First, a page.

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Seminar on insect biochemistry at Gulbarga University

Dr HC Sharma elucidates on biotechnology and insect control.

Dr HC Sharma, Principal Scientist, Entomology was the chief guest at the national seminar on “Recent Advances in Insect Biochemistry” held on 27-28 March at Gulbarga University, Karnataka. The event was sponsored by the University Grants Commission (UGC), Government of India.

In his keynote address on “Application of modern tools of biotechnology in insect control,” Dr Sharma highlighted the important role of insects in the ecosystem, and the need to understand their biology, ecology and metabolism for advancing our understanding of their role in sustainable crop production. Several students and faculty expressed interest in working with ICRISAT. Prof ET Puttiaiah, Vice Chancellor of Gulbarga University, presided over the function. Dr Barkat Hussain, Visiting Fellow from Sher-e-Kashmir University of Agricultural Sciences and Technology (SKAUST-K) and Mr Rajendra Munghate, Scientific Officer also attended the seminar.

A review of the progress of the ISOPOM Helicoverpa project was also carried out during the seminar. One of the Helicoverpa-resistant lines (ICPHaRL 4979-7) provided by the project to the farmers in Gulbarga region has been found to be promising, further testing of which will be done for possible release to the farmers.

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TRIVSA workshop held at Bhubaneswar

Partners at the TRIVSA project annual review workshop in Bhubaneswar.

The Bill & Melinda Gates Foundation (BMGF)- funded project on “Tracking Varietal Change for Future Assessment of the Impact of Crop Genetic Improvement Research in South Asia (TRIVSA)” conducted its Annual Review Workshop on 23-24 March at Kalinga Institute of Information Technology (KIIT), Bhubaneswar, Orissa.

Led by the International Rice Research Institute (IRRI) in collaboration with ICRISAT and NARS partners from Bangladesh, Bhutan, Nepal, Sri Lanka and India, the project aims to generate systematic and comprehensive information on improved cultivars, extent of adoption, national strength in human capital resources and research investments on crop improvement in South Asia. This is done in conjunction with a sister project titled “Diffusion of Improved Varieties in Africa” (DIVA) covering similar initiatives in sub-Saharan Africa. Around 15 partners participated in the workshop including Douglas Gollin, Chairman designate of the Standing Panel on Impact Assessment (SPIA) and Mumukshu Patel from the Gates foundation.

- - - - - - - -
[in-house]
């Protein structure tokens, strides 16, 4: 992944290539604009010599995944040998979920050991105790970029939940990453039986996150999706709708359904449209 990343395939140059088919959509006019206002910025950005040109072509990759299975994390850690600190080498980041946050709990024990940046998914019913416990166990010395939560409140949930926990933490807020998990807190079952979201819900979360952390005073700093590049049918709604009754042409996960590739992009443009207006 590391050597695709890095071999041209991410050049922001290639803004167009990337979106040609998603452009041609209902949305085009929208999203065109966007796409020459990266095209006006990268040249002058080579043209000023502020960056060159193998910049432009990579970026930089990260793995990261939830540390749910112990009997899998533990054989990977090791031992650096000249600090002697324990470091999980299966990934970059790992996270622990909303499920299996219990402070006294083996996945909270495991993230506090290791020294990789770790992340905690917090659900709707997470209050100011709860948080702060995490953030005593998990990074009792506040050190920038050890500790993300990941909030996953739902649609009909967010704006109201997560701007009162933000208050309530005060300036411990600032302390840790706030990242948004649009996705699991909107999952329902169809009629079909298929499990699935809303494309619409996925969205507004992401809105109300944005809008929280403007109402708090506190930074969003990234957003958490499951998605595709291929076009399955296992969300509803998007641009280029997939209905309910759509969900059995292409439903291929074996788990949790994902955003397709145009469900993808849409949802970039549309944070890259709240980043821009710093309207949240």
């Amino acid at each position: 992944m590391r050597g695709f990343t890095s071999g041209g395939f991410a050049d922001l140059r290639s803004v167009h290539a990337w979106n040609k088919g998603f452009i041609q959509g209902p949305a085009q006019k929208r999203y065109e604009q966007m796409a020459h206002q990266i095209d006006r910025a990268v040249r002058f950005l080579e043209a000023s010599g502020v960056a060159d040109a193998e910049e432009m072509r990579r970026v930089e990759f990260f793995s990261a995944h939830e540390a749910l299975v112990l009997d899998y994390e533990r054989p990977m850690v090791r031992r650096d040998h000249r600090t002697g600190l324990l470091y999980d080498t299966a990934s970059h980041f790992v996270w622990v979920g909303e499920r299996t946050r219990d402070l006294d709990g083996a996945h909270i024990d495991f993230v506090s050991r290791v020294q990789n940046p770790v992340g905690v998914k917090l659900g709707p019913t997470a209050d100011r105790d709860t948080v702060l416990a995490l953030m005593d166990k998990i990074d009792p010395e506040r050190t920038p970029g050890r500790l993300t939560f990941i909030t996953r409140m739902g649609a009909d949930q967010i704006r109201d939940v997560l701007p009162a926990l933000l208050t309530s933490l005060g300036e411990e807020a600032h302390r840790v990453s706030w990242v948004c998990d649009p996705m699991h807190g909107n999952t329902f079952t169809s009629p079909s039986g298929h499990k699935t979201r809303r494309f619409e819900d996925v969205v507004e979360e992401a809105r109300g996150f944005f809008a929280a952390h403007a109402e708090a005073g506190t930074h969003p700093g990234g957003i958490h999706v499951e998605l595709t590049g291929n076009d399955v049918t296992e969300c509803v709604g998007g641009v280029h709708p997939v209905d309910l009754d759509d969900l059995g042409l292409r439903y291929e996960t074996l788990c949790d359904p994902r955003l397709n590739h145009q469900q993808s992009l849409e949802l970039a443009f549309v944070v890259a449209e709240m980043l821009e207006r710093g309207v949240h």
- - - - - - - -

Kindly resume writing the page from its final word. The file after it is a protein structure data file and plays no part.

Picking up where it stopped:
Mr Sam Mohanty, Head of Social Science Division, IRRI, gave the opening remarks during the workshop. Dr Cynthia Bantilan, RPD for Markets, Institutions and Policies (MIP) reflected on the importance of diffusion studies in agricultural research decision making, while Mr Gollin spoke on lessons from SPIA experiences in Asia and Africa.

Following project Principal Investigator Takashi Yamano’s talk on the background and objectives of the workshop, partners presented the progress made, initial results and revised work plans for 2012.

ICRISAT’s role in the project involving tracking the diffusion of new technologies of its five mandate crops – sorghum, pearl millet, groundnut, chickpea and pigeonpea – in India and the progress in all the research activities were reported by Drs Cynthia Bantilan and D Kumara Charyulu. The workshop culminated in discussions on innovative approaches to track diffusion of new technologies and key issues for developing Phase-II of the project proposal.

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New HPRC Advisory Committee meets at Patancheru

The Advisory Committee of ICRISAT-HPRC at Patancheru.

The newly-formed Advisory Committee of the ICRISAT-Private Sector Hybrid Parents Research Consortia (HPRC) (Phase 3: 2009-2013) held its 4th meeting at ICRISAT-Patancheru on 28 March. Private sector representatives Dr Suresh K Gupta (JK Agri-Genetics), Dr RS Mahala (Pioneer Overseas Corporation) and Dr AR Sadananda (Vibha Agritech) participated along with Drs CLL Gowda and O Riera-Lizarazu, and observers Drs Belum Reddy, KB Saxena and SK Gupta from ICRISAT.

On behalf of ICRISAT, Dr CLL Gowda welcomed the new members of the Committee, and Dr Suresh K Gupta was elected as the chairperson for 2011-2013.

The committee discussed how to further strengthen HPRC, the status of member seed companies with pending dues, action taken on the August 2011 meeting and the possibility of upgrading membership to include private companies from SSA. Tentative dates for the Pearl Millet, Sorghum and Pigeonpea Scientists’ Field Day in 2012 and a Field Day for postrainy season sorghum in the first week of February 2013 (on the request of private sector representatives) were finalized.

Dr O Riera-Lizarazu talked on the platform being established for genome sequencing of pearl millet and urged private sector companies to join the effort. Dr Rosana Mula presented the highlights of a study on the impact of pearl millet and sorghum HPRC, and HPRC’s significant contributions to the products from member seed companies and the public sector.